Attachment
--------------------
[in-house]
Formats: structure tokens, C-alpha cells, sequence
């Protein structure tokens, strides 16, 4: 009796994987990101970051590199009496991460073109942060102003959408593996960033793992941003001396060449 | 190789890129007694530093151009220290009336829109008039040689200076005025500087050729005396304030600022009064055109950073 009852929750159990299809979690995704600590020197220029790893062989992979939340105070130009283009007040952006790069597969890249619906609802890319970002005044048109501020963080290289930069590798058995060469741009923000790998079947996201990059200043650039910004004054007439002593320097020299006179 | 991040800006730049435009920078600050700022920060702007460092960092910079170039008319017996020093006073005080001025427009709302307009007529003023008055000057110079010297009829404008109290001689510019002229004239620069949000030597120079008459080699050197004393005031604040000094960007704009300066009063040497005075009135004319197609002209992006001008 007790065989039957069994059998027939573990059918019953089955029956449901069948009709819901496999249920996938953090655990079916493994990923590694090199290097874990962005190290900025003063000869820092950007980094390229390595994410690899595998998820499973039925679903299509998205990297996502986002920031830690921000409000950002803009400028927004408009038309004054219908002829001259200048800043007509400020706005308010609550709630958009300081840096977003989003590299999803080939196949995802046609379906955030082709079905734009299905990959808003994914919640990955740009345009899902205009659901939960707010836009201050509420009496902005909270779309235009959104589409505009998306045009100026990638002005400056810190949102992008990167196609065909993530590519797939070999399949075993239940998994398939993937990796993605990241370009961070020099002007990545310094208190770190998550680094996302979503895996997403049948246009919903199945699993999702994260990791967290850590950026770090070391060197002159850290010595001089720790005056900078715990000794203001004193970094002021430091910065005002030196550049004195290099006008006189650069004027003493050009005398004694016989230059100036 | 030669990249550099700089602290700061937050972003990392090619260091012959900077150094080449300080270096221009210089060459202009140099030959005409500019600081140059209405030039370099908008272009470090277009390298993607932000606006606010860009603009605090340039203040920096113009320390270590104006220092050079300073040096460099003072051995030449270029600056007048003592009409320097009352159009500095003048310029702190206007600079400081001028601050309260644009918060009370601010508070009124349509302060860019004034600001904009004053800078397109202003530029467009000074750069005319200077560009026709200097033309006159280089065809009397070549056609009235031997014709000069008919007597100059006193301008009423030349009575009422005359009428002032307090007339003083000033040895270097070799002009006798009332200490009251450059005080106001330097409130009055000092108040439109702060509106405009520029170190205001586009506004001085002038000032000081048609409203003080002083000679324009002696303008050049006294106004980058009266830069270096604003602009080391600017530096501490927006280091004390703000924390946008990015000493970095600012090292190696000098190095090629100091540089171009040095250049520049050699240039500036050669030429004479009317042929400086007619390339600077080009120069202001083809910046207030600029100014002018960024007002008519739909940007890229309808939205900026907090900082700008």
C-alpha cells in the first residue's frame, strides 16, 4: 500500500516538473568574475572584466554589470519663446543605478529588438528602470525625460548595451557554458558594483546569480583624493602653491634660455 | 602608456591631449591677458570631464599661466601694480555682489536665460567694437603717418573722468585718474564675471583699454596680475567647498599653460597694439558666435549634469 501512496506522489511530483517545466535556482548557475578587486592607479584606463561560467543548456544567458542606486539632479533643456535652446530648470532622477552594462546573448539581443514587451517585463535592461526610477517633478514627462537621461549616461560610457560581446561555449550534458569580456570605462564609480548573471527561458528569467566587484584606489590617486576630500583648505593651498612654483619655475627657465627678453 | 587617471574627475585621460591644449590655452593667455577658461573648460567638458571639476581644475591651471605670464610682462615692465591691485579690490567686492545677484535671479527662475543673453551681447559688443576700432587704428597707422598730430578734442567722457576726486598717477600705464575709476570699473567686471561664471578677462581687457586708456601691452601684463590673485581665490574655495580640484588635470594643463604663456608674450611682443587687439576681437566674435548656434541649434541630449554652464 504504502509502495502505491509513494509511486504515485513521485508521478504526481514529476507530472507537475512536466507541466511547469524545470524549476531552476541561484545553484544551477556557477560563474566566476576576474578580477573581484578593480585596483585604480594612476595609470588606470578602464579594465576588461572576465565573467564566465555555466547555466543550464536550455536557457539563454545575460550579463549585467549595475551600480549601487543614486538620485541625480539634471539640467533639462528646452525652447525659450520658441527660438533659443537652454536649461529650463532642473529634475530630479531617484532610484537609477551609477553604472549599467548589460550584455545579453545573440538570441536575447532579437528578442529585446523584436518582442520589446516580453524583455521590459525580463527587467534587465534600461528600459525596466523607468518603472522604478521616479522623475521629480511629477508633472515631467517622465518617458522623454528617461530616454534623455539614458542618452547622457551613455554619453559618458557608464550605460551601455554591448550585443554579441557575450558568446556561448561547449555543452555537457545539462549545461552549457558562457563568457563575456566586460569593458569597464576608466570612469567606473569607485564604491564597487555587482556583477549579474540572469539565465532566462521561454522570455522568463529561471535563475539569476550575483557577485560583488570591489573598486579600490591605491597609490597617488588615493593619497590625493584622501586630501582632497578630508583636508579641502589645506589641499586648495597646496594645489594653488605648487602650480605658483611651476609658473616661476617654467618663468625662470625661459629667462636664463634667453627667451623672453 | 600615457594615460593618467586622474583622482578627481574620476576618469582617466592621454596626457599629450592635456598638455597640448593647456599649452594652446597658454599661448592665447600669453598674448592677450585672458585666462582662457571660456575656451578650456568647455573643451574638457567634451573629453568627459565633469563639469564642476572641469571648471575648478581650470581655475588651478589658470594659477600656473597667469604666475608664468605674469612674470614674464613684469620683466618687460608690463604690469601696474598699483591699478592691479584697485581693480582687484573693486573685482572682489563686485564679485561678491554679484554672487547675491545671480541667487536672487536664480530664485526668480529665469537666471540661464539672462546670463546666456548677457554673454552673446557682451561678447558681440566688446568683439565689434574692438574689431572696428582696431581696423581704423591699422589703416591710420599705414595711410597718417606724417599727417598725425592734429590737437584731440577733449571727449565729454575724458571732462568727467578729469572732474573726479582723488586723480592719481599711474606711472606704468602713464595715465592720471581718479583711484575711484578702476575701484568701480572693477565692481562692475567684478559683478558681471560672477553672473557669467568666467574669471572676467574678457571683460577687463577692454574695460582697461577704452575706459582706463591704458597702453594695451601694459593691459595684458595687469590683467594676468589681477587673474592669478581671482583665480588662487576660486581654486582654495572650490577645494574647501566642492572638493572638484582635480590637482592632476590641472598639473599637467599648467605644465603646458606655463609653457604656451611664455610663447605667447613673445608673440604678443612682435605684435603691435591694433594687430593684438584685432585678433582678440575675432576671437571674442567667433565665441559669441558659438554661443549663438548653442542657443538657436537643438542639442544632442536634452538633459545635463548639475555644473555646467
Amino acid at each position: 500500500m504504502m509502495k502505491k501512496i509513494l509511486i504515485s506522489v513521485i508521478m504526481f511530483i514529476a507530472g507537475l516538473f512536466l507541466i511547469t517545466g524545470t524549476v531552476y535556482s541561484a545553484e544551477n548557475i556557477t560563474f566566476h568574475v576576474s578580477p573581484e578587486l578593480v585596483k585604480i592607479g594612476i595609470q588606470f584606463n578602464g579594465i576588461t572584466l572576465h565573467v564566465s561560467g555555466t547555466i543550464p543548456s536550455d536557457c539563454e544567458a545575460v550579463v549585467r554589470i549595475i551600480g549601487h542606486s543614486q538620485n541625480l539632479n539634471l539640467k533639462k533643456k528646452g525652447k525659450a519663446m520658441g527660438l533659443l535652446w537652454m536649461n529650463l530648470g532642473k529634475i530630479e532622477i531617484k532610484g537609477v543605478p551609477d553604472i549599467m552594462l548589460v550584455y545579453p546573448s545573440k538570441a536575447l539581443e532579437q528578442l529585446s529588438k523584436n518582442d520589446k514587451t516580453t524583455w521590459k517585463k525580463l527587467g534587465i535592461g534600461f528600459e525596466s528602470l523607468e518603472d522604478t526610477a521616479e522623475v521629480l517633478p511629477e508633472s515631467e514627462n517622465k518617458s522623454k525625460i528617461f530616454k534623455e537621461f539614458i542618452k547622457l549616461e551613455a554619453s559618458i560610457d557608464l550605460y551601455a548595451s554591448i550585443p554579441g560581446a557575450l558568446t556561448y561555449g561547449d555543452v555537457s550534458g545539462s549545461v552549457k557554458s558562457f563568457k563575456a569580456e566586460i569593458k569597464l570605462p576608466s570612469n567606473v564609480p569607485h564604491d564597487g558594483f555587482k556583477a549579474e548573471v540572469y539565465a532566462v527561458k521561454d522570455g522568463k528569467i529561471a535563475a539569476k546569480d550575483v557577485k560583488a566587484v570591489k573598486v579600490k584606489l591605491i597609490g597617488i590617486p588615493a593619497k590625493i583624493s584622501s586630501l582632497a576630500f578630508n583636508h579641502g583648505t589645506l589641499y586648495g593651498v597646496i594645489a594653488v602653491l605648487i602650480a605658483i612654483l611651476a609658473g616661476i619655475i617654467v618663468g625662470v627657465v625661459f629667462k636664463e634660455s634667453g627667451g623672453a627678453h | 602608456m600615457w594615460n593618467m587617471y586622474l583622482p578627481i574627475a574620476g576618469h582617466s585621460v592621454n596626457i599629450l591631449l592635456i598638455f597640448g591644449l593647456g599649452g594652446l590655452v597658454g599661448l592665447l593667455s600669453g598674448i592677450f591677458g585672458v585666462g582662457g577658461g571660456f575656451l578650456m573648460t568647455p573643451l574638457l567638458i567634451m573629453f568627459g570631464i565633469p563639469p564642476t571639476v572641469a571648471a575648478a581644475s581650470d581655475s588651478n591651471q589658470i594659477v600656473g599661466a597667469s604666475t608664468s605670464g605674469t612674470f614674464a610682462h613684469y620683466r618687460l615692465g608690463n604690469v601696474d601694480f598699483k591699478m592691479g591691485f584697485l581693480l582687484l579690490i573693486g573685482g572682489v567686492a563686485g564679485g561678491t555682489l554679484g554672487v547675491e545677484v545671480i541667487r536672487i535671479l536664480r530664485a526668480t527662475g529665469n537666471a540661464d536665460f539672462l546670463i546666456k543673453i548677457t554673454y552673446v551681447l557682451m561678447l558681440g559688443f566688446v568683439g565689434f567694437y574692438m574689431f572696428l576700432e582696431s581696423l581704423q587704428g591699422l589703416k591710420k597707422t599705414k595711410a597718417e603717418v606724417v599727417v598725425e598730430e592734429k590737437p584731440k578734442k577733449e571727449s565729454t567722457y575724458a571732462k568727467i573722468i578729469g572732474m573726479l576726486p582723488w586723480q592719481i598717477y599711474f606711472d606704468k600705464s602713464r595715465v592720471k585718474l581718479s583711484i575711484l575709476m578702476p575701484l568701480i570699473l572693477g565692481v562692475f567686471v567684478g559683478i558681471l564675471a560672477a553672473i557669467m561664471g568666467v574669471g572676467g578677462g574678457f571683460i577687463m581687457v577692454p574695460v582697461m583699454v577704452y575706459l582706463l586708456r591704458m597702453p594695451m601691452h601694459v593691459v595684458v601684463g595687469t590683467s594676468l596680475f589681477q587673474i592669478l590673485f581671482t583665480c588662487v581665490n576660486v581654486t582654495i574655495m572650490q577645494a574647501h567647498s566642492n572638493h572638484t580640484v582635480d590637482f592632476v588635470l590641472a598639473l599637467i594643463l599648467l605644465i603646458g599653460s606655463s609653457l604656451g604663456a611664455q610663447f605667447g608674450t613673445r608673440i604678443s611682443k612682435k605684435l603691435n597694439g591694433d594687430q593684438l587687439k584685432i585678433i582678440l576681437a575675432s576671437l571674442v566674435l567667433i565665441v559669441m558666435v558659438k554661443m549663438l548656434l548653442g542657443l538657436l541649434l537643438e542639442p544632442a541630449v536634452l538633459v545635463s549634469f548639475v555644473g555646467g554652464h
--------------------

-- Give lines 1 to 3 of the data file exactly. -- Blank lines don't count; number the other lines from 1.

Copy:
[in-house]
Formats: structure tokens, C-alpha cells, sequence
């Protein structure tokens, strides 16, 4: 009796994987990101970051590199009496991460073109942060102003959408593996960033793992941003001396060449 | 190789890129007694530093151009220290009336829109008039040689200076005025500087050729005396304030600022009064055109950073 009852929750159990299809979690995704600590020197220029790893062989992979939340105070130009283009007040952006790069597969890249619906609802890319970002005044048109501020963080290289930069590798058995060469741009923000790998079947996201990059200043650039910004004054007439002593320097020299006179 | 991040800006730049435009920078600050700022920060702007460092960092910079170039008319017996020093006073005080001025427009709302307009007529003023008055000057110079010297009829404008109290001689510019002229004239620069949000030597120079008459080699050197004393005031604040000094960007704009300066009063040497005075009135004319197609002209992006001008 007790065989039957069994059998027939573990059918019953089955029956449901069948009709819901496999249920996938953090655990079916493994990923590694090199290097874990962005190290900025003063000869820092950007980094390229390595994410690899595998998820499973039925679903299509998205990297996502986002920031830690921000409000950002803009400028927004408009038309004054219908002829001259200048800043007509400020706005308010609550709630958009300081840096977003989003590299999803080939196949995802046609379906955030082709079905734009299905990959808003994914919640990955740009345009899902205009659901939960707010836009201050509420009496902005909270779309235009959104589409505009998306045009100026990638002005400056810190949102992008990167196609065909993530590519797939070999399949075993239940998994398939993937990796993605990241370009961070020099002007990545310094208190770190998550680094996302979503895996997403049948246009919903199945699993999702994260990791967290850590950026770090070391060197002159850290010595001089720790005056900078715990000794203001004193970094002021430091910065005002030196550049004195290099006008006189650069004027003493050009005398004694016989230059100036 | 030669990249550099700089602290700061937050972003990392090619260091012959900077150094080449300080270096221009210089060459202009140099030959005409500019600081140059209405030039370099908008272009470090277009390298993607932000606006606010860009603009605090340039203040920096113009320390270590104006220092050079300073040096460099003072051995030449270029600056007048003592009409320097009352159009500095003048310029702190206007600079400081001028601050309260644009918060009370601010508070009124349509302060860019004034600001904009004053800078397109202003530029467009000074750069005319200077560009026709200097033309006159280089065809009397070549056609009235031997014709000069008919007597100059006193301008009423030349009575009422005359009428002032307090007339003083000033040895270097070799002009006798009332200490009251450059005080106001330097409130009055000092108040439109702060509106405009520029170190205001586009506004001085002038000032000081048609409203003080002083000679324009002696303008050049006294106004980058009266830069270096604003602009080391600017530096501490927006280091004390703000924390946008990015000493970095600012090292190696000098190095090629100091540089171009040095250049520049050699240039500036050669030429004479009317042929400086007619390339600077080009120069202001083809910046207030600029100014002018960024007002008519739909940007890229309808939205900026907090900082700008």